United States Senate
331 Hart Senate Office Building
Washington, DC 20510

Re: HR 3887 William Wilberforce Trafficking Victims Protection Reauthorization Act of 2007

Dear Senator_____ _________ ___ ,

As you are aware, many people are justifiably concerned about people trafficked into sweat shops, farms, the sex industry and elsewhere.  But legislation (House Bill HR 3887), currently in the Senate, will make it more difficult to investigate and prosecute serious cases involving violence and coercion while providing no extra protection to victims.  

HR3887 reauthorizes the Trafficking Victims Protection Act (TVPA).  The TVPA defines sex trafficking as where “a commercial sex act is induced by force, fraud, or coercion. Section 221(f)(1) of HR 3887 amends the discredited Mann Act (which criminalizes the transportation of persons across state lines for the purpose of prostitution) to say that if someone ‘persuades, induces or entices’ any individual to engage in prostitution or attempts to do so, they can be charged with the new offence of ‘sex trafficking’ and be fined or imprisoned for up to ten years, or both.  No proof of ‘force, coercion and fraud’ is needed to prosecute cases.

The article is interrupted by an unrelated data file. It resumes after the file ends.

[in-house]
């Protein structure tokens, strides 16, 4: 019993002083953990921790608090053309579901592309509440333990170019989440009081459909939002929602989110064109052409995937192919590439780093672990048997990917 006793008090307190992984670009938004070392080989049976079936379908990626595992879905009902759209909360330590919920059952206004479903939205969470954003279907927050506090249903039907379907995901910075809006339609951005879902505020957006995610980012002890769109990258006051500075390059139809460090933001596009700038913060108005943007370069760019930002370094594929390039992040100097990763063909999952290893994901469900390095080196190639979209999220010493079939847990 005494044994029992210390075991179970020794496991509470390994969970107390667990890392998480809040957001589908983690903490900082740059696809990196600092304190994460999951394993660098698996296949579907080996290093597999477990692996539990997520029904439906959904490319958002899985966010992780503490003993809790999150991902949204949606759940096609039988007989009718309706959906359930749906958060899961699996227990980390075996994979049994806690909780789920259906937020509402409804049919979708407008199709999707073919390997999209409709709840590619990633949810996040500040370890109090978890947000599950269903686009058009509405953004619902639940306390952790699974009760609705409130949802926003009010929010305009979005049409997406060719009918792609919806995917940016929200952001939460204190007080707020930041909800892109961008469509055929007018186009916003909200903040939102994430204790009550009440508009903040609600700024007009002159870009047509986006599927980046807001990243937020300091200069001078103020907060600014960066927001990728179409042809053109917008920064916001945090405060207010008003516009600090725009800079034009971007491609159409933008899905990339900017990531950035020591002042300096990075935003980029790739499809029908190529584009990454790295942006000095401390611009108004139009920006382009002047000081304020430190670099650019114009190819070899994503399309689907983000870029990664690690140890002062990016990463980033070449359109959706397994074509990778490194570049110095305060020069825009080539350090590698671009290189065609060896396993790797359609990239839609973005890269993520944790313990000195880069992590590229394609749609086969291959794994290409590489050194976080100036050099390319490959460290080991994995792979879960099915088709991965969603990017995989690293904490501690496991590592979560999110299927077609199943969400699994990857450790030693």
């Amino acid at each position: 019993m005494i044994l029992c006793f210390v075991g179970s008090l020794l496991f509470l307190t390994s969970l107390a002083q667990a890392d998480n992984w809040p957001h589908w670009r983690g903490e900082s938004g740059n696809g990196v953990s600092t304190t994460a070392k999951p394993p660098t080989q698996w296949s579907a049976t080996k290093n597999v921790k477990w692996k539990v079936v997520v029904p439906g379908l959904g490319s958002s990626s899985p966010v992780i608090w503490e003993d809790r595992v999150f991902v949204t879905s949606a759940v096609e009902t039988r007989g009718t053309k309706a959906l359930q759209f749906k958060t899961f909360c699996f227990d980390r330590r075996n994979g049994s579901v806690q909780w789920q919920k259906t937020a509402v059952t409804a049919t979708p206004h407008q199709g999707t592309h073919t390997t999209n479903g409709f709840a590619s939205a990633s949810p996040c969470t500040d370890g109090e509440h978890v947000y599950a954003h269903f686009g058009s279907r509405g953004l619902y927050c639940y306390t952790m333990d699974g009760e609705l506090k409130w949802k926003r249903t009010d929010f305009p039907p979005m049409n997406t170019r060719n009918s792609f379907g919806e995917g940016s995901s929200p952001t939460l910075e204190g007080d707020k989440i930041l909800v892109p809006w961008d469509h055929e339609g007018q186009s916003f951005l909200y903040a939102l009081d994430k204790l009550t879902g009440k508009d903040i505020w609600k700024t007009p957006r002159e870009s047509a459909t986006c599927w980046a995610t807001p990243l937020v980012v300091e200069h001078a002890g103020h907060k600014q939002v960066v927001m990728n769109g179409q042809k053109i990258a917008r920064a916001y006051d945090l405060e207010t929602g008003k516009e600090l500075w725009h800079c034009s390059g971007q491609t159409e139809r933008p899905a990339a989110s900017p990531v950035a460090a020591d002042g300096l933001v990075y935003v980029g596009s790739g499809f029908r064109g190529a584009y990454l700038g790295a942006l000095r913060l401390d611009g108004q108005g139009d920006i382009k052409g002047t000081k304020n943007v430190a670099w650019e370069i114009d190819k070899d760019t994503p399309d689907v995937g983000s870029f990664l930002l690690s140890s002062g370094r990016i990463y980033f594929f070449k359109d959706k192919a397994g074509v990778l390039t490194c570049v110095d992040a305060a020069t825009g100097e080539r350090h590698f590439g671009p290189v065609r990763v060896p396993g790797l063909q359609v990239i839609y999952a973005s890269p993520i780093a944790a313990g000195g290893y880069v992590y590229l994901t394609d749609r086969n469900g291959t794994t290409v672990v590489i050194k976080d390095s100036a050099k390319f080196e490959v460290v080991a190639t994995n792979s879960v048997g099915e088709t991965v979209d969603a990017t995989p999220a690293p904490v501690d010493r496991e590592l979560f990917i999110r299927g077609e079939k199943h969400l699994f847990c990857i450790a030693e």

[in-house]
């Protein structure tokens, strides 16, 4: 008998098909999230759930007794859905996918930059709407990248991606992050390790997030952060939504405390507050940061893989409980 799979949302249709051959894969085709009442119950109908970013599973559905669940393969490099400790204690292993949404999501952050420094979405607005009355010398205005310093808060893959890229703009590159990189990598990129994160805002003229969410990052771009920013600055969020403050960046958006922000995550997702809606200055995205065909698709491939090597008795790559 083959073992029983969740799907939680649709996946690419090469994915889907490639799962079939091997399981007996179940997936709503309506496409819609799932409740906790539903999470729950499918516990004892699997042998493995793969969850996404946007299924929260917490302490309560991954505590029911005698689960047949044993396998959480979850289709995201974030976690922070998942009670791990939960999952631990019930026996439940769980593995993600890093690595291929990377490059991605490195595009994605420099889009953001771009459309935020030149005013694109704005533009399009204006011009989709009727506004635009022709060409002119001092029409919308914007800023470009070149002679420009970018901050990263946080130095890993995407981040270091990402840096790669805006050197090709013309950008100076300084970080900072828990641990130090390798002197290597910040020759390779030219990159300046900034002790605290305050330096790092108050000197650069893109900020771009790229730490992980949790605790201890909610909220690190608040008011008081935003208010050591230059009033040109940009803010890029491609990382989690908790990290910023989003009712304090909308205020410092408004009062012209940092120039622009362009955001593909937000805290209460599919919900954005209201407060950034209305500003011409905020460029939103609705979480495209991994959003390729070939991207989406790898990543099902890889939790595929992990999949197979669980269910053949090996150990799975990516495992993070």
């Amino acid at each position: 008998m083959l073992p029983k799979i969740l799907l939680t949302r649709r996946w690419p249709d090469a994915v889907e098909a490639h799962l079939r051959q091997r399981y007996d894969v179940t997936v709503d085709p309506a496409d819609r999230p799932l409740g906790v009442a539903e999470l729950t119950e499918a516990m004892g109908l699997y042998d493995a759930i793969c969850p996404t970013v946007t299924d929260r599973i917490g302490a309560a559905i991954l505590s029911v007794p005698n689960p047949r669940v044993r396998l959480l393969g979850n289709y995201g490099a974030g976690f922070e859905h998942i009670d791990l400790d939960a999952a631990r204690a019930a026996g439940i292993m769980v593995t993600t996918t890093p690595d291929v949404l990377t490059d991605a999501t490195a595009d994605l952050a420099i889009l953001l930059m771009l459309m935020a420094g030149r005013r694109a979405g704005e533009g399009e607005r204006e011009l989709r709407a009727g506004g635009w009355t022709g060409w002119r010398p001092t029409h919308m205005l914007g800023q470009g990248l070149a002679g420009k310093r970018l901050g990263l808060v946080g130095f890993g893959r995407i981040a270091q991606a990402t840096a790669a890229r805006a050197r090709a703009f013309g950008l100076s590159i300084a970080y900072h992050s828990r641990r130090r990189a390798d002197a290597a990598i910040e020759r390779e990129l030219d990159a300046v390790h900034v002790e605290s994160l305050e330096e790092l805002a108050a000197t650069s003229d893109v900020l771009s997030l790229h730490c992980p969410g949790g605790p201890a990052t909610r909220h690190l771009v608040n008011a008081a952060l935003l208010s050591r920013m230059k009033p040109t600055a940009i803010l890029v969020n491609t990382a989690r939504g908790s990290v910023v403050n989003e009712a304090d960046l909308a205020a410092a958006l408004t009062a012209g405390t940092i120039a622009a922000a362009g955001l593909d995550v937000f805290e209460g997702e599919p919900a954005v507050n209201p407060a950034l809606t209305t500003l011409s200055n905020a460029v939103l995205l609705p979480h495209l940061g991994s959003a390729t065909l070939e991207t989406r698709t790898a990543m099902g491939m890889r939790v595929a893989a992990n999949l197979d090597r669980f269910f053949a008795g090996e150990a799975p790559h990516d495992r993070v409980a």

This change is premised on the claim that all prostitution is coerced. Sex workers, like everyone, have always distinguished between the sex they consent to (for money or not) and rape.  While many may prefer another job, they also point to the fact that sex work is often better paid than most of the low-waged jobs women do.  

Claims are made that this change is necessary because of the “acute difficulty of gaining testimonial evidence of force, fraud or coercion. Many women, immigrant and not, are deterred from reporting rape and other abuse by systematic sexism and other discrimination in the criminal justice system.  Changing the law to remove the need for the victim to give evidence about the violence and coercion she experienced is a dangerous precedent.  For women working in the sex industry, fear of arrest and for immigrant women, fear of deportation, are the primary deterrent to reporting violence.  Why is this not being addressed?  

These changes will:

1)     Result in more criminal charges against sex workers who cross state borders (and even those who make work arrangements by phone or the web), against clients and anyone peripherally involved in helping someone working in the sex industry regardless of whether violence or coercion is involved.